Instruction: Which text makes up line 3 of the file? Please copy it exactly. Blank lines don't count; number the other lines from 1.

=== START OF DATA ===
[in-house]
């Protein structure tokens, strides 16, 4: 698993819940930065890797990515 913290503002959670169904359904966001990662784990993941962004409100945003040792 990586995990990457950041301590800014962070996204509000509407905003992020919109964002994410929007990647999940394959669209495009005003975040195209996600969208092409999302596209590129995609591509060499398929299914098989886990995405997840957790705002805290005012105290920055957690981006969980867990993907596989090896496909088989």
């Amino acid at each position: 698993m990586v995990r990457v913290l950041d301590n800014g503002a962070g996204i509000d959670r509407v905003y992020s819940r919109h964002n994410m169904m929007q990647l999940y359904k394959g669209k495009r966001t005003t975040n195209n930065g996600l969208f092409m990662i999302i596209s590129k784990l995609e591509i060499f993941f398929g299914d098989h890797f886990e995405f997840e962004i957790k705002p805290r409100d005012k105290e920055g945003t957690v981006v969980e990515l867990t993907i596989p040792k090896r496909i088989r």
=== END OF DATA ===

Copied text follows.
């Amino acid at each position: 698993m990586v995990r990457v913290l950041d301590n800014g503002a962070g996204i509000d959670r509407v905003y992020s819940r919109h964002n994410m169904m929007q990647l999940y359904k394959g669209k495009r966001t005003t975040n195209n930065g996600l969208f092409m990662i999302i596209s590129k784990l995609e591509i060499f993941f398929g299914d098989h890797f886990e995405f997840e962004i957790k705002p805290r409100d005012k105290e920055g945003t957690v981006v969980e990515l867990t993907i596989p040792k090896r496909i088989r």